• People Management
    • Tips for First-time Managers - Julie Zhuo, the vice president of product design at Facebook, based on her own experiences as a first-time manager, gives some useful advice on how to become a good manager in her book The Making of a Manager.
    • Managerial Leverage - Managerial leverages can maximize the output of an organization. Those leverages are information gathering, information-giving, decision-making, nudging and being a role model.
    • Task-Relevant Maturity - A manager’s most important responsibility is to elicit top performance from his subordinates. Unfortunately, one management style does not fit all. A fundamental variable to find the best management style is task-relevant maturity (TRM) of the subordinates.
    • Managers and Bozos - Steve Jobs coined the phrase “bozo management”. Bozos referred to the professional managers who know how to manage but don’t know how to DO anything. It turns out the best managers are great individual contributors who never ever want to be a manger but decide to be one.
    • 3 Skills to Boost Group Performance - It is a common misbelief that the performance of a group hinges on the average capacity of its members. The truth is, the interaction and communication among group members are much more impactful. From the book The Culture Code, we conclude three skills to improve group performance: creating a safe working environment, showing your vulnerabilities, establishing a common purpose.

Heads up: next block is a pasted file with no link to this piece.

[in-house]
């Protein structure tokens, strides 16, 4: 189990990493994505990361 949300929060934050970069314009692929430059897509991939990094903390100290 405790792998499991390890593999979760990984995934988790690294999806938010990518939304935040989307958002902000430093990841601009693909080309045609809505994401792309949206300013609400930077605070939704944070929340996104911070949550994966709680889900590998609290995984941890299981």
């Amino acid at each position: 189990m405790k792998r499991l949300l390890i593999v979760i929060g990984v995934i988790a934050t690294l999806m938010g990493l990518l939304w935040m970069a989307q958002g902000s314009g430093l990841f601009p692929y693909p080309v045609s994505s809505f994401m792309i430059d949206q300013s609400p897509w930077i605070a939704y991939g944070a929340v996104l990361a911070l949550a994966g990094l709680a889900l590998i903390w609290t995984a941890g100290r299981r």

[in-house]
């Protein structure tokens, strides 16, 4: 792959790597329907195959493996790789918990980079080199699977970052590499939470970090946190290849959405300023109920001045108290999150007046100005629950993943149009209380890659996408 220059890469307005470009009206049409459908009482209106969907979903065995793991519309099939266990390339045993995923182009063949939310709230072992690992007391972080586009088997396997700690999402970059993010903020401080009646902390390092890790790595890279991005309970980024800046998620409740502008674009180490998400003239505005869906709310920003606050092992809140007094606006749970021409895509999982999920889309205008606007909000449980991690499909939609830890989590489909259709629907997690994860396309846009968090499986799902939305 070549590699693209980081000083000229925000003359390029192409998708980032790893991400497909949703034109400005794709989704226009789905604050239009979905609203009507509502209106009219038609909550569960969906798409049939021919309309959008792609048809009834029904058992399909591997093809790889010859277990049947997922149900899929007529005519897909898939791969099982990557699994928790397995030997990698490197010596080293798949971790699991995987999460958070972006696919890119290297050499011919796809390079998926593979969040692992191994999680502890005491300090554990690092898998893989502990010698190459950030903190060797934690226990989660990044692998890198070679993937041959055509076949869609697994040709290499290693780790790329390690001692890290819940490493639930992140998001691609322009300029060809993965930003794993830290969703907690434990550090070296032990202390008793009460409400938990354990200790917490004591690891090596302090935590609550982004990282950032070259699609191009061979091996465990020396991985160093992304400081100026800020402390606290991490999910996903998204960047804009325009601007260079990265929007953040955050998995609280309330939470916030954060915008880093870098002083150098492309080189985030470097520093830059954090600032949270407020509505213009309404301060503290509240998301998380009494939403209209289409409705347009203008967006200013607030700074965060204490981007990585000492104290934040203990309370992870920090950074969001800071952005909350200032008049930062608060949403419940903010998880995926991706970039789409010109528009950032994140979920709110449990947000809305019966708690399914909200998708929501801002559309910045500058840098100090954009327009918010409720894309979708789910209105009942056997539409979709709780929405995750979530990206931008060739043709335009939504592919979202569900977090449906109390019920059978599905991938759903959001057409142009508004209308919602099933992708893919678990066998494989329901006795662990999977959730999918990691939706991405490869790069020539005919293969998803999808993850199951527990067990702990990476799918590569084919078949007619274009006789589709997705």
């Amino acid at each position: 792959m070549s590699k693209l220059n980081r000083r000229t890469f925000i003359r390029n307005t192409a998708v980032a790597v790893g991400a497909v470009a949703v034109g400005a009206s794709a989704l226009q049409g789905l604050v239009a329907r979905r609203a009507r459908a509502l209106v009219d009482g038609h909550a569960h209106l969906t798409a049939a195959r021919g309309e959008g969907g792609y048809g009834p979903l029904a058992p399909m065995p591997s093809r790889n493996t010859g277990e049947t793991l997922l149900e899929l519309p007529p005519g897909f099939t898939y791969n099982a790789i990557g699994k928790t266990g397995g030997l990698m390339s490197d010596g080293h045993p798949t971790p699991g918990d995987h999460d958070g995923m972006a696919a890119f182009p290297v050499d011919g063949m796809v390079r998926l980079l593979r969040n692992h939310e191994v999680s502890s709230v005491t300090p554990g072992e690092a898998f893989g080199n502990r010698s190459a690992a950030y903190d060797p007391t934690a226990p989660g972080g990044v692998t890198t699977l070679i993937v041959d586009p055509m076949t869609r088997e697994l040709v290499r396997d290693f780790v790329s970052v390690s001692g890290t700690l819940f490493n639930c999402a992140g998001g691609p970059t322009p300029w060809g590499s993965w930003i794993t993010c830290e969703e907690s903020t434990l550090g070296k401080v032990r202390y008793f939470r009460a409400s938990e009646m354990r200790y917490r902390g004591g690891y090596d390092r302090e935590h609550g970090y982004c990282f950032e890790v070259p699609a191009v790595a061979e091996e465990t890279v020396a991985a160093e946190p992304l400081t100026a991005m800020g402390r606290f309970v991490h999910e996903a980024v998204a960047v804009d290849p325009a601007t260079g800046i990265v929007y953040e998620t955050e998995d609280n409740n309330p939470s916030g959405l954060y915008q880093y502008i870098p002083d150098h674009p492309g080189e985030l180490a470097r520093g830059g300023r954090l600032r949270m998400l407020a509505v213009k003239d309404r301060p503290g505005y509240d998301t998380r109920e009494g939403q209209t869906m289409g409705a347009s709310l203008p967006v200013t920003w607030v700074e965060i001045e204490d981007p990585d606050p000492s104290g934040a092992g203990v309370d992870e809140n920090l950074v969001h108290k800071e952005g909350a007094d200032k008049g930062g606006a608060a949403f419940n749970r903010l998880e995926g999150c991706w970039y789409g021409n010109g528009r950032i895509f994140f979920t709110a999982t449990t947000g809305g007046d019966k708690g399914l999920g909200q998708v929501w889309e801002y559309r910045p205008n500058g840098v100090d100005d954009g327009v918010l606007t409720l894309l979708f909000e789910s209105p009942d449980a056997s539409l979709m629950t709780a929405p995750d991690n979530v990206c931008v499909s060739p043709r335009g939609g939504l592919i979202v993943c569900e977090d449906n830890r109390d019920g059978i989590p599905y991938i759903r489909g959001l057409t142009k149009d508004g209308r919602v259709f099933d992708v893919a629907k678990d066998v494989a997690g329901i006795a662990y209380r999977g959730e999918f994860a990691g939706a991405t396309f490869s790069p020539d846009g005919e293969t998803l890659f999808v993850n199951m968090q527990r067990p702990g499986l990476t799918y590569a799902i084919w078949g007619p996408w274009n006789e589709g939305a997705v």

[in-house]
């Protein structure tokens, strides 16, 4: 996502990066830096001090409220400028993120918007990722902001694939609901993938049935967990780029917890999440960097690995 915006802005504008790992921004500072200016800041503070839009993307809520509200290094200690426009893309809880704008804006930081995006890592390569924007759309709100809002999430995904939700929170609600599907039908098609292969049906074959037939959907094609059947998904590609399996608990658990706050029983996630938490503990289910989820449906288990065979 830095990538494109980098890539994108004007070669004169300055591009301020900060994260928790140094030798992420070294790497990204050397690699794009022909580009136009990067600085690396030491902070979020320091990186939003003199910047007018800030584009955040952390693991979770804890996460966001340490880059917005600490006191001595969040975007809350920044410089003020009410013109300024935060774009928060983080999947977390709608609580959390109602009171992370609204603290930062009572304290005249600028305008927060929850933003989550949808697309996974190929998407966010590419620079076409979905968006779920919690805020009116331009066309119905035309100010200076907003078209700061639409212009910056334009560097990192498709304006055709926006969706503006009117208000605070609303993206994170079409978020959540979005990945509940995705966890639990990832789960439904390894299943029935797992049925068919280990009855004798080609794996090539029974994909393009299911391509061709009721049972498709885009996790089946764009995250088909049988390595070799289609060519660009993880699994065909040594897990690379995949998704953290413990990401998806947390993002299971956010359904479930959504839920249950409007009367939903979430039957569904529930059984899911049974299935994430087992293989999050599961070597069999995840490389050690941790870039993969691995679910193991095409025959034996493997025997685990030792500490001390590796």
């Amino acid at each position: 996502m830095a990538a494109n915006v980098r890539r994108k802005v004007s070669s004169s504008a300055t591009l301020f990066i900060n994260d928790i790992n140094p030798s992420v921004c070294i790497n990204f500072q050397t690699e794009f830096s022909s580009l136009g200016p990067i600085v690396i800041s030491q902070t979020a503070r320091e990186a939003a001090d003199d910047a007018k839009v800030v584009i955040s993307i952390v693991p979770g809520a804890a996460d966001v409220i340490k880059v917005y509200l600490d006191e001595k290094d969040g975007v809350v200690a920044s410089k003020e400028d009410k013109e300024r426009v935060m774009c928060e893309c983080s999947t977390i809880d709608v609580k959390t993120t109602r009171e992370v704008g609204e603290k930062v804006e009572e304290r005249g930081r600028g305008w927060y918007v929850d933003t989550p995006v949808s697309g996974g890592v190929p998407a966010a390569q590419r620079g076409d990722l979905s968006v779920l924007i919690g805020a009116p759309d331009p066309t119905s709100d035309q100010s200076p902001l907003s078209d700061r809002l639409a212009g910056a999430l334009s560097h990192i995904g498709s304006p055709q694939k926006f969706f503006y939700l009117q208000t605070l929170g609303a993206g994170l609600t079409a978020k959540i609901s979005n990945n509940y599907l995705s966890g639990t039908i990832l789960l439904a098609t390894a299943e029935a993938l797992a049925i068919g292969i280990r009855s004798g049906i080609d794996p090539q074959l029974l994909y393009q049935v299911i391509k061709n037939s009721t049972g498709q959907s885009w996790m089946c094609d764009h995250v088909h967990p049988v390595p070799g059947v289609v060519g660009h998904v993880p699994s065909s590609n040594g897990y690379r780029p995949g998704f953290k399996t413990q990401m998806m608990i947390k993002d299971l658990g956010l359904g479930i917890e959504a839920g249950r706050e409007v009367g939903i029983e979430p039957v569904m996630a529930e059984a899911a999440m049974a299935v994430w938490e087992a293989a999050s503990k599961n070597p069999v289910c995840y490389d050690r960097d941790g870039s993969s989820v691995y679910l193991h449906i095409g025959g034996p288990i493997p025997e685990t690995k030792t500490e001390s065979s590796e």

• Making progress 30km/day - The Amundsen team successfully reached the South Pole first and won the competition with the Scott team. The success of the Amundsen team lies in their abundant resources and making progress 30km per day no matter what the weather is.
    • Good to Great - Leading a company to leap from good to great is like pushing a giant flywheel to breakthrough. Disciplined people, disciplined thought and disciplined action are indispensable.
    • Bikeshedding - Bikeshedding refers to the fact that members of an organization give disproportionate weight to trivial issues. To overcome the bikeshedding, we should have a clear agenda of the meeting and not mix complex topics with easy ones.
    • Ownership - The authors of the book Extreme Ownership were once task unit leaders of US Navy SEAL in Iraq. They draw on their experiences in the battlefields and conclude five rules for successfully leading a Navy SEAL team, providing useful references for any organization.